This book grabbed my attention the second I picked it up. I chose to read this book because I find running to be interesting but not many can achieve this talent. The Courage to Start by John Bingham is a nonfiction, health and fitness book about rediscovering oneself. It inspires many to get up from their couches and try something new in their lives that will benefit them and their health. The protagonist of this book is the author himself, John Bingham, with his friends and wife being the sup
Yuliana Ibarra
Dec 07, 2015 rated it really liked it
- Genre: Exercise/Fitness
- I chose to read this book because in the title it says "A guide to running" and personally I have tried running before but than I run out of motivation to keep on running so I simply just stop. I chose to read this book because I wanted to be motivated about running again and I want to learn little but important details about running. I wanted to learn how to be physically ready to run and also mentally ready to run.
- Protagonist: John Bingham
- Supporting characters
Sharudin Jamal
Feb 13, 2017 rated it really liked it
A very inspiring book. John had successfully captured the essence of running in a simple and eloquent writing style. This book is suitable for the newbies as well as those who had been running for a while but wanted to rekindle the spirit of the sport. I had read many books written on the subject but none surpassed the writing style of John Bingham. He is funny and yet dead serious when comes to describing the matter at hand. Will certainly reread it in the near future.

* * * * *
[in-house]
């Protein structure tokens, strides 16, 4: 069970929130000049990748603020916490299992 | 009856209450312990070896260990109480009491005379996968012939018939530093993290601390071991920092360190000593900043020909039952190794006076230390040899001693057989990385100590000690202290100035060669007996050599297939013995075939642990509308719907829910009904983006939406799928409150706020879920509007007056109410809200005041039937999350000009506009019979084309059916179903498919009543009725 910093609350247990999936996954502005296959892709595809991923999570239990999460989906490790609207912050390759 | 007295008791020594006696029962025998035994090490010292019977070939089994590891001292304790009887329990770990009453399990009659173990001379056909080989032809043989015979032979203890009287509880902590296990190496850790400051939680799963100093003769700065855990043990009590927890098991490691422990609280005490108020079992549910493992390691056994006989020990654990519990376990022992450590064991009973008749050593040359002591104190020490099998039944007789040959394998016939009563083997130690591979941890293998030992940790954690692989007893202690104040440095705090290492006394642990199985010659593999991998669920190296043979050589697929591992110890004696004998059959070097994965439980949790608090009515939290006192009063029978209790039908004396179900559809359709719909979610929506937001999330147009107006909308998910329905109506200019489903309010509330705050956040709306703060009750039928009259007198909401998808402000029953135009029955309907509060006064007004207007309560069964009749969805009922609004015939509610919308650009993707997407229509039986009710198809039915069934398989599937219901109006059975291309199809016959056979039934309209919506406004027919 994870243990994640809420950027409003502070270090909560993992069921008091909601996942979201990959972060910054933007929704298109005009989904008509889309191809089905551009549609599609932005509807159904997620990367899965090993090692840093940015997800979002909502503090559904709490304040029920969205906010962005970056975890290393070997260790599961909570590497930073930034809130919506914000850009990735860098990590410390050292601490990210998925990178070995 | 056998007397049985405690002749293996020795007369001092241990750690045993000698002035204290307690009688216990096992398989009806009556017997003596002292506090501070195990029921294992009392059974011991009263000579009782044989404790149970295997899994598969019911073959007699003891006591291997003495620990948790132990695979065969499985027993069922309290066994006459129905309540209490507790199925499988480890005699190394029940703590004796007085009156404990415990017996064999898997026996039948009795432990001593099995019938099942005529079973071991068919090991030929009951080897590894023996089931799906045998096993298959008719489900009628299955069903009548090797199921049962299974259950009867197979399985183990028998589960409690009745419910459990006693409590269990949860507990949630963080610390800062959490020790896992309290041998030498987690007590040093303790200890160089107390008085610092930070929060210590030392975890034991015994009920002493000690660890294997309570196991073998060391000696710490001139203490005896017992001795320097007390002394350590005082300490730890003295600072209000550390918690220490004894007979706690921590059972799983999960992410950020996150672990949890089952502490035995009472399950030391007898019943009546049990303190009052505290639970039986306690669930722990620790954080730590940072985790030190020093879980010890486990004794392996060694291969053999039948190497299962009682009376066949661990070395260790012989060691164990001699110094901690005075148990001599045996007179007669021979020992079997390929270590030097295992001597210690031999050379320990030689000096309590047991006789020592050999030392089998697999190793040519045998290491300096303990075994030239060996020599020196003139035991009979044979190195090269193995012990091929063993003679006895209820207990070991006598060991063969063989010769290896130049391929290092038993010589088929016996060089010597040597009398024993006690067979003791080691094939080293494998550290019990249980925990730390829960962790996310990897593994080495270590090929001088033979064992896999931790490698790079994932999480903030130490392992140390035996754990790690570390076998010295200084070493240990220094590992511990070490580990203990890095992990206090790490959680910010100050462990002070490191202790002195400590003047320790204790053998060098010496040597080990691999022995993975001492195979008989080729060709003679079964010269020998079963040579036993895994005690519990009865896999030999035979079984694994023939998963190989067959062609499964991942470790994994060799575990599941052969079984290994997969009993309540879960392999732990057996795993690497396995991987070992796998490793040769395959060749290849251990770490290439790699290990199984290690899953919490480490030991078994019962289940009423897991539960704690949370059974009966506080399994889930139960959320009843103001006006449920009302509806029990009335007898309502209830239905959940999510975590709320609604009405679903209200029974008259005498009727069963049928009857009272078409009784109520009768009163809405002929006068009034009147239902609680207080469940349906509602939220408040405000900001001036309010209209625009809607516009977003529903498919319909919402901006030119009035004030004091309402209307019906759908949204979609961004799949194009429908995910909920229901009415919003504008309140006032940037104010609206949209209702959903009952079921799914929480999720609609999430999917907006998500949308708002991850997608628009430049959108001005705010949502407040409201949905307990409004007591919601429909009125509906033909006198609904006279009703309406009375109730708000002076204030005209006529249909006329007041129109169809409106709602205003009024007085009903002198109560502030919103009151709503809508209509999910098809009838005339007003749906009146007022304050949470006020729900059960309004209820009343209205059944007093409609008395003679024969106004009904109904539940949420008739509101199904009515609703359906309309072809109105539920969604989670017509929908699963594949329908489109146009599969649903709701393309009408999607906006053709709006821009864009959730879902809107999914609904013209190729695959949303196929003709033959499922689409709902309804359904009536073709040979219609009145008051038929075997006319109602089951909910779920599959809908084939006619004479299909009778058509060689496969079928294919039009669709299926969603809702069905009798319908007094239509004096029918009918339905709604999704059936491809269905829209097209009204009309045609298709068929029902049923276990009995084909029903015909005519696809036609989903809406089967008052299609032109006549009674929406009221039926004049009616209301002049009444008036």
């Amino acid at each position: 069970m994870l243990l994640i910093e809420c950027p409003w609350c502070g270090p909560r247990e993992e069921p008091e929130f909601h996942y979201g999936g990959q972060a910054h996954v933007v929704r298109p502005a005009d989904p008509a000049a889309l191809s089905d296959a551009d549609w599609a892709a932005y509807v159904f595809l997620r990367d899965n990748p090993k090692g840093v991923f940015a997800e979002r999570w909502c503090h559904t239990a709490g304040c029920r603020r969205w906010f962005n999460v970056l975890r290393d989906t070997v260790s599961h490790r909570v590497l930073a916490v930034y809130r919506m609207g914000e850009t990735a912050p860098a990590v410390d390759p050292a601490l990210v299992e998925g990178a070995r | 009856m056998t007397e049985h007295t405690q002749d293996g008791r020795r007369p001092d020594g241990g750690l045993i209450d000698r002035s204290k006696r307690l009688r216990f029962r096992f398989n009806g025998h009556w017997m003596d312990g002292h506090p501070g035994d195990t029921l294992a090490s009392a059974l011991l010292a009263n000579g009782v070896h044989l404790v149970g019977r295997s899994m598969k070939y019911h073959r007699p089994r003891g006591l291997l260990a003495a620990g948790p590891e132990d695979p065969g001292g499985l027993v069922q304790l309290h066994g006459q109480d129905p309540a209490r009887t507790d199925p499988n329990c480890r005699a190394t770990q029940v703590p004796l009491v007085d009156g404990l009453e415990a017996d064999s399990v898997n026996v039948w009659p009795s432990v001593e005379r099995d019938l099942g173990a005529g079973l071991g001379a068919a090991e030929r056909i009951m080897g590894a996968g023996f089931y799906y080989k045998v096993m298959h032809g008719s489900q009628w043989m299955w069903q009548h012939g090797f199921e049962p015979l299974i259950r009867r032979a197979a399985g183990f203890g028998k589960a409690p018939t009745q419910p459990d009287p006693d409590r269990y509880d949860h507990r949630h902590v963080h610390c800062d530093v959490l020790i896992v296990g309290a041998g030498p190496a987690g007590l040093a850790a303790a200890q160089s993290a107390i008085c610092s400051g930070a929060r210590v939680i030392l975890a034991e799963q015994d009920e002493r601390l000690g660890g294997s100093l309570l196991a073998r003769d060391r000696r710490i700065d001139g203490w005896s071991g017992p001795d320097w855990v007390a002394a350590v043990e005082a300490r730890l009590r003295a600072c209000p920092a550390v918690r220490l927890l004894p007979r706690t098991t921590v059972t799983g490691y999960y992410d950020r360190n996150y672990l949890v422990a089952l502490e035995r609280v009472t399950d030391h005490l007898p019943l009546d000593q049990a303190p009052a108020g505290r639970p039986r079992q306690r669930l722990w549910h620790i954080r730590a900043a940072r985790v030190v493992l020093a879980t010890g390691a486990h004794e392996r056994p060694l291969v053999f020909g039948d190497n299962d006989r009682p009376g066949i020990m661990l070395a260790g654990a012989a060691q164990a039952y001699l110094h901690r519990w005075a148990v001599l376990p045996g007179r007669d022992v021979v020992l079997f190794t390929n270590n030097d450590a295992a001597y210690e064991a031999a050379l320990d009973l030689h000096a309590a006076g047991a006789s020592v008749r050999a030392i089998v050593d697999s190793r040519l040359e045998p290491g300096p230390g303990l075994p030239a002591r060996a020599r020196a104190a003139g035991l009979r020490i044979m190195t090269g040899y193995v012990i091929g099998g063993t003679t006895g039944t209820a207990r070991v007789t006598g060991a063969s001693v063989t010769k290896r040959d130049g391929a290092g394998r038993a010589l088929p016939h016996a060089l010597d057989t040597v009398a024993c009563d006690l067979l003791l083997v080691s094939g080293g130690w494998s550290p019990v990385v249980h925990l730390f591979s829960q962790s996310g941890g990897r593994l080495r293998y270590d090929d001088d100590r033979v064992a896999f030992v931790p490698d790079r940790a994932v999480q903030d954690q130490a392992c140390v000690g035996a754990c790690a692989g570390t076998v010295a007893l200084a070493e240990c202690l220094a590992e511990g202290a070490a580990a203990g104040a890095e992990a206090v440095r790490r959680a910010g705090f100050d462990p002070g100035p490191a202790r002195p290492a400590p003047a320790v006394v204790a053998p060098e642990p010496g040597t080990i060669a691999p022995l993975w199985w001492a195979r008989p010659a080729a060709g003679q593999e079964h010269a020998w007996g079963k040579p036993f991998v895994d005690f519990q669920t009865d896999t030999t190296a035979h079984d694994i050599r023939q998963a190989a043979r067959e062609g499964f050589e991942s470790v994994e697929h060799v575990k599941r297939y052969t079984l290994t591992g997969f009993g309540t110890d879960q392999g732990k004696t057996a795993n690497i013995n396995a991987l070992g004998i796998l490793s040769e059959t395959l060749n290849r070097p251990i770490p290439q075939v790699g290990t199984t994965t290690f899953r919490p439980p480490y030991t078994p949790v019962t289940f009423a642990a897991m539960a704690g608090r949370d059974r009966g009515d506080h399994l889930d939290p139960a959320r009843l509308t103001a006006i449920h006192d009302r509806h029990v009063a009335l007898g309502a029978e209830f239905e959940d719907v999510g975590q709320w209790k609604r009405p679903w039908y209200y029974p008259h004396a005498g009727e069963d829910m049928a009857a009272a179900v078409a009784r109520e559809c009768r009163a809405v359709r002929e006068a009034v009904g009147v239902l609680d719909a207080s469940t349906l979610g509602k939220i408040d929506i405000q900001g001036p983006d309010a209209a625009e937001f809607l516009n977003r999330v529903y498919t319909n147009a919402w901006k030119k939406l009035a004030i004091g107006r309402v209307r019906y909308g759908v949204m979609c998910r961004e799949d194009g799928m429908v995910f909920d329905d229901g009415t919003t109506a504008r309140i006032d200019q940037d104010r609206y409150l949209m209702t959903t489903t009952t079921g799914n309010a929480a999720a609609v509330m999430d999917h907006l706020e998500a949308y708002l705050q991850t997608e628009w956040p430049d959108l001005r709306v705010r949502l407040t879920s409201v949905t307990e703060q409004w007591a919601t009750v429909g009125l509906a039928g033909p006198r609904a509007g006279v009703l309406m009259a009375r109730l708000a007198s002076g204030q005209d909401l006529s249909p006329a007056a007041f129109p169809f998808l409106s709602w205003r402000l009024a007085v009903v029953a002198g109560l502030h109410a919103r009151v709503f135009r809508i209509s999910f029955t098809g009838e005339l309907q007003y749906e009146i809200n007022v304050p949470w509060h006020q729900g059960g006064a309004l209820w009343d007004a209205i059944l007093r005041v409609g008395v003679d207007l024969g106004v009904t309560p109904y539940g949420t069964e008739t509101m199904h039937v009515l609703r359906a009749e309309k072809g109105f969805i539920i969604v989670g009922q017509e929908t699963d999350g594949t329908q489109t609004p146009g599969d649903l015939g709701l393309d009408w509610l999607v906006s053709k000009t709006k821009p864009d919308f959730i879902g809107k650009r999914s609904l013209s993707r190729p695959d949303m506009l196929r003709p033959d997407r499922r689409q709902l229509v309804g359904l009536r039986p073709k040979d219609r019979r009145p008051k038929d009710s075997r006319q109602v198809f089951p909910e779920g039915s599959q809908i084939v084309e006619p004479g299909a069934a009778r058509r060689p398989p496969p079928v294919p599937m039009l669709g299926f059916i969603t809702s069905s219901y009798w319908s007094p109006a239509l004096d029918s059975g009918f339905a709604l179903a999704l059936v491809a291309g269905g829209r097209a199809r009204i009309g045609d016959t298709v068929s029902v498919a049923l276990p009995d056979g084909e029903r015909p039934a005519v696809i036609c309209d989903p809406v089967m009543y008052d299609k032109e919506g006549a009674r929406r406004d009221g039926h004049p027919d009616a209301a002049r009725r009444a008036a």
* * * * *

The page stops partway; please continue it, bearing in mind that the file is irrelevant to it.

Feb 11, 2016 added it
Shelves: 2016
I did not want to rate this book because I have very distinct opinions about the content and the style. The content is really good, motivating not only for running but also for the real life. The sentences of the author can be quoted for our daily lives. The introduction tells useful things to start running and indeed as soon as I read that chapter, I went to buy a running shoes. I am very determined by knowing "fail to failure".

However... The style makes the book a little boring, there are many
Sep 10, 2012 rated it really liked it
Shelves: 2012
This book showed me that running can be fun. The penguin approach to running interests me because I'm running now (1) because I want to be able to outrun the zombies in the Zombie Survival Dash I signed up for, (2) I used to be able to run forever without stopping and now I can't, and (3) as a social activity, since I have people in my life who run. The penguins -- as described in this book -- do put everything they have into the race even though they know they aren't going to win. They are havi ...more